“The Ethics and Transparency Reform Project has drawn hundreds of City residents to public forums.  These forums held in every council district in the City over the past three months with the consistent message we received was loud and clear: the people of Sacramento want a major upgrade of ethics and transparency in their City government.  Even the City council has an ongoing initiative to upgrade City ethics and transparency.  For City officials to even entertain the idea of a mass deletion of millions upon millions of City e-mails dating back years in the face of this citizen-led reform movement is an affront to the will of the public and their aspirations for a more open, more responsive and more ethically accountable City government.” said Eye On Sacramento, Debra Desrosiers.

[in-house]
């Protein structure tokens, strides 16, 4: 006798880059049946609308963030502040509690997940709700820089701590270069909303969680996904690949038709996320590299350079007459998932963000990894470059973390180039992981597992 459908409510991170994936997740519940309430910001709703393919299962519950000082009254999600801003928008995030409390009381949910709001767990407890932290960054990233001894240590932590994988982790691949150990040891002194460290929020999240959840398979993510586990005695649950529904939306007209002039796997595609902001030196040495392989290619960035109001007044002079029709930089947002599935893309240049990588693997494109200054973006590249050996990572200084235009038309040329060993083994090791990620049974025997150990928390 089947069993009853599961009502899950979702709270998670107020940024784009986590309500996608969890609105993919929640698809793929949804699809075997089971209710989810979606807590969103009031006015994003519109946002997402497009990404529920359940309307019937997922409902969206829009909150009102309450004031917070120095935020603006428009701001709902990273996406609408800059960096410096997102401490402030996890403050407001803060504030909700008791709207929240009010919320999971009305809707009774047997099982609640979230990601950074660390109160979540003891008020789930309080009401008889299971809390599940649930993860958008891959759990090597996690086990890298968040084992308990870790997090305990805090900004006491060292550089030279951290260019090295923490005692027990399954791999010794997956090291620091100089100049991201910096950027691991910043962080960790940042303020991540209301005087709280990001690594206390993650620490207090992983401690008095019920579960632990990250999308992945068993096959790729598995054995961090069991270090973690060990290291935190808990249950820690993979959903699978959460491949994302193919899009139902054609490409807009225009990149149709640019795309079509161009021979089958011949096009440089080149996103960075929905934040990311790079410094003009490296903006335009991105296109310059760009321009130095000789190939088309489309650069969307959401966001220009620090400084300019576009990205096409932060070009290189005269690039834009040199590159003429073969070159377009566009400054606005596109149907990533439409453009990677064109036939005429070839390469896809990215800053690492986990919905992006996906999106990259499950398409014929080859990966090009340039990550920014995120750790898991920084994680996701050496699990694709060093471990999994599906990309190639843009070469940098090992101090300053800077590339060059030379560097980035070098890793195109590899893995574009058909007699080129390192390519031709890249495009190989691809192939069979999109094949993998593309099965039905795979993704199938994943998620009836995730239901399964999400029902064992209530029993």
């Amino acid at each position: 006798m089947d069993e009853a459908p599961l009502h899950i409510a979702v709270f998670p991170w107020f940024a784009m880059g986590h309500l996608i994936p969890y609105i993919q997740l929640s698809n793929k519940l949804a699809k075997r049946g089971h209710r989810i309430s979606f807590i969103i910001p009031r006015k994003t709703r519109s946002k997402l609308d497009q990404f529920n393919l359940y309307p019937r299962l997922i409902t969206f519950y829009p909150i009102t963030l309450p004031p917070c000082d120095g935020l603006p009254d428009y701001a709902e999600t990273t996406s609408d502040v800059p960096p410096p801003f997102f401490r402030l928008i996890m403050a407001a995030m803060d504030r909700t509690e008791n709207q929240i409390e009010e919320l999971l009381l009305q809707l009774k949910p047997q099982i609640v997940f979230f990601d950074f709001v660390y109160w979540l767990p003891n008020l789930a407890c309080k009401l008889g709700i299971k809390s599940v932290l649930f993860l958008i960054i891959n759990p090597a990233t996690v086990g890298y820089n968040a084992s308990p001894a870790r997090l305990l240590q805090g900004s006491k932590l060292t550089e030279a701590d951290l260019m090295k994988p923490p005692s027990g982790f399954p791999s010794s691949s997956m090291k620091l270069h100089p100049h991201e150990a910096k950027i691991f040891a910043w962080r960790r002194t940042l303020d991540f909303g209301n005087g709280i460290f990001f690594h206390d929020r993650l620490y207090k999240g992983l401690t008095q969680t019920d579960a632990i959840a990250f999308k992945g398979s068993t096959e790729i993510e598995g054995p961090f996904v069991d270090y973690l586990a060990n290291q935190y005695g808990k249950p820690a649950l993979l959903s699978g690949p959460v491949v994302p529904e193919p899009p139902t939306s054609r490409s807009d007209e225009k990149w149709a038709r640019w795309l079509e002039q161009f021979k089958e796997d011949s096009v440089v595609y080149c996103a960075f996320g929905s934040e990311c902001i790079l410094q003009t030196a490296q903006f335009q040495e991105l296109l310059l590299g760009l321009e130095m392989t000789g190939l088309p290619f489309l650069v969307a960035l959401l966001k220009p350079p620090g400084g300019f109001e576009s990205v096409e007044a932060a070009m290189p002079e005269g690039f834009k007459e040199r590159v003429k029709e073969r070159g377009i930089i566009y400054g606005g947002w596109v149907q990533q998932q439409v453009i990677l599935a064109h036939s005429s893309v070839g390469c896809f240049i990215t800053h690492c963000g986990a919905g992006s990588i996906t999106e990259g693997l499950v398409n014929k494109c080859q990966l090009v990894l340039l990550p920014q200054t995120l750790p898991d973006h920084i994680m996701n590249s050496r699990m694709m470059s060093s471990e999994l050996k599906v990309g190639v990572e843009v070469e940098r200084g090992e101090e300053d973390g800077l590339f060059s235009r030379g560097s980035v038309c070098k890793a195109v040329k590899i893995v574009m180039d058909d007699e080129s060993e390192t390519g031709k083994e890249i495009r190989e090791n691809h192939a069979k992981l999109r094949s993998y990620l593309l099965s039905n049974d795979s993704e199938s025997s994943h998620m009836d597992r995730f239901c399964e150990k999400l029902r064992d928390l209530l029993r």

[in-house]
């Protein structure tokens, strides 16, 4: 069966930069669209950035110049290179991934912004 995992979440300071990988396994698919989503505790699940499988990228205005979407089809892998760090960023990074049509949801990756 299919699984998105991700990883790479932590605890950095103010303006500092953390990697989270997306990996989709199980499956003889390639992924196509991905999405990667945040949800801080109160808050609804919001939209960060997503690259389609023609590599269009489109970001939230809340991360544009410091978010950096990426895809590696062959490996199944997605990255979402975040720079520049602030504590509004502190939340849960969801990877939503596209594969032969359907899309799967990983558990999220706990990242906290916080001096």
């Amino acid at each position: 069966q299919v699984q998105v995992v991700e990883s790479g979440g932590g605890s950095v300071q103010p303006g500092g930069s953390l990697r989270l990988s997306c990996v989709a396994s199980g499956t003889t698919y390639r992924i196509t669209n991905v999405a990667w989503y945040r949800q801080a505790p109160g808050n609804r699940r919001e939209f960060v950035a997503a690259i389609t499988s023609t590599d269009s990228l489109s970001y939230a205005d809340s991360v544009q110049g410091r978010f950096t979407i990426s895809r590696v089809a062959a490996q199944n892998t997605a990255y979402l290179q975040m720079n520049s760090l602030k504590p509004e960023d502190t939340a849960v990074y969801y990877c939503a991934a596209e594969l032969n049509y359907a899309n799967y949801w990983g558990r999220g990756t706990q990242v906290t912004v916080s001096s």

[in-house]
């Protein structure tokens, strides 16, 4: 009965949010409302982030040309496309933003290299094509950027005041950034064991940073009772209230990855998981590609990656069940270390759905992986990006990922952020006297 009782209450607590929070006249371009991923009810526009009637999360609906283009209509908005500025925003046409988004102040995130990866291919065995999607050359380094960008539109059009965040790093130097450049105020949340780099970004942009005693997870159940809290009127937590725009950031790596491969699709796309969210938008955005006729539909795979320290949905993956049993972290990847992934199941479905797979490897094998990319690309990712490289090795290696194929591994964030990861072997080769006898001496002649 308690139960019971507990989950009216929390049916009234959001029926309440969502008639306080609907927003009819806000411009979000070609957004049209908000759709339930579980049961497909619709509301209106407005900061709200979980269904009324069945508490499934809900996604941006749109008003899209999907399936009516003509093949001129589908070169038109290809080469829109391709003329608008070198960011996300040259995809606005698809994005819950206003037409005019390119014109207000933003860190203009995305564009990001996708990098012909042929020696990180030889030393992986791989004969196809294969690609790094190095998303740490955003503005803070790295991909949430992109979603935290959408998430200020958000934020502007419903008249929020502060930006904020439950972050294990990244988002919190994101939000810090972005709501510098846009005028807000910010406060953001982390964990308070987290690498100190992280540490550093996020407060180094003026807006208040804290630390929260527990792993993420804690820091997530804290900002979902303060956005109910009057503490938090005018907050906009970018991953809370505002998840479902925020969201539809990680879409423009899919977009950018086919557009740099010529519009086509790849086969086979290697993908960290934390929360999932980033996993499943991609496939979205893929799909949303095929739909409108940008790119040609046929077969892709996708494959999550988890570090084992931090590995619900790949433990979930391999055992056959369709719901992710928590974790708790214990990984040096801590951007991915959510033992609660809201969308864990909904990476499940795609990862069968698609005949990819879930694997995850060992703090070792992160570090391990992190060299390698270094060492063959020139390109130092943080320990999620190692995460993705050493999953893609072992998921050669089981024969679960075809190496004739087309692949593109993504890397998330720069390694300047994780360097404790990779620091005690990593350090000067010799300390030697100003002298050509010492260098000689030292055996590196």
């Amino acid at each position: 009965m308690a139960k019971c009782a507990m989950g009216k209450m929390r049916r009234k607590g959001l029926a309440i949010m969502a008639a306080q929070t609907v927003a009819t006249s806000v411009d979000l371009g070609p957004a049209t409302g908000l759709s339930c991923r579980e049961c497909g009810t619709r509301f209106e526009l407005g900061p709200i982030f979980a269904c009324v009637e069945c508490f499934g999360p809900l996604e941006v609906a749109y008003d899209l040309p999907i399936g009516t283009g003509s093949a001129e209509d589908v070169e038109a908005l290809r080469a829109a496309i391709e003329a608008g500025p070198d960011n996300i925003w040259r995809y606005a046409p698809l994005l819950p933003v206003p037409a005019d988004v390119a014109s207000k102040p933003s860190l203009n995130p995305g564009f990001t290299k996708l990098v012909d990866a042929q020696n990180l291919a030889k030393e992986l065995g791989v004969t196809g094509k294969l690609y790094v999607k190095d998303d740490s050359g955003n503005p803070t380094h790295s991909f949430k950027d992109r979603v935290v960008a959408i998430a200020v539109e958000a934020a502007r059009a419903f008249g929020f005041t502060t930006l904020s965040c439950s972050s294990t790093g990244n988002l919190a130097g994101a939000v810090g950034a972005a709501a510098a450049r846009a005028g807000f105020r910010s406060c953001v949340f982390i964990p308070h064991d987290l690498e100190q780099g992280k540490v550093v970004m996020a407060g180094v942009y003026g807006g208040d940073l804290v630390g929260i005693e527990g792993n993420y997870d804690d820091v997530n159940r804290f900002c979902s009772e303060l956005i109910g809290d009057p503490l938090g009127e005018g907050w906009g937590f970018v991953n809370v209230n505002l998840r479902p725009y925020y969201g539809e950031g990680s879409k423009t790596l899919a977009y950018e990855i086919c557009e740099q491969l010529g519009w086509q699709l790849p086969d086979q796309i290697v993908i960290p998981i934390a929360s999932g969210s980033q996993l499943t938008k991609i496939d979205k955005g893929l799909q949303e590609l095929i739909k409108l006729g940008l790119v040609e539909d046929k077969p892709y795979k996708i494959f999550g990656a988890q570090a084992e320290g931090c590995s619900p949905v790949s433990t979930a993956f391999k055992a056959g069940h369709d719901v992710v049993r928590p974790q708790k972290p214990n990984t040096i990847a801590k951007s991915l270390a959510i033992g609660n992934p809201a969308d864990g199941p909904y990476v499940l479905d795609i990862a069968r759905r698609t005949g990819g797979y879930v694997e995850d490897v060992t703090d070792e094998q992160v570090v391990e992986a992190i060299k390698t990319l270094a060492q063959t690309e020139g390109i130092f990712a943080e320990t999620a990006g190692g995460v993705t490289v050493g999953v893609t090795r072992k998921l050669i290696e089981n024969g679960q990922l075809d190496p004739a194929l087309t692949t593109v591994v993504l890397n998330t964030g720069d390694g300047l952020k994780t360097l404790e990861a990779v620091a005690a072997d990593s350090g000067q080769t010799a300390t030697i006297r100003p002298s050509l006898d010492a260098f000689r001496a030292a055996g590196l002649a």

“We call on the mayor, the City council, the City manager and the City clerk to do the right thing, to do the responsible thing,  and stop the deletion.  The cost of electronic storage of e-mails has dropped to virtually nothing in recent years, imposing no burden on City government.  The cost of searching such e-mails to respond to the public’s request for records is a necessary cost of open government and democracy, not a reason to shred the history of the City, to frustrate the public’s legitimate access to public records or to stymie pending and future civil and criminal investigations into potential wrongdoing and lawbreaking by City officials,” said EOS Policy Director Erik Smitt.

Smitt added, “How many e-mails are City officials planning to trash?  Believe it or not, even City clerk Shirley Concolino has no idea how many would be deleted.”  “We have no way of knowing,” she stated in a recent e-mail to Craig Powell, President of Eye On Sacramento.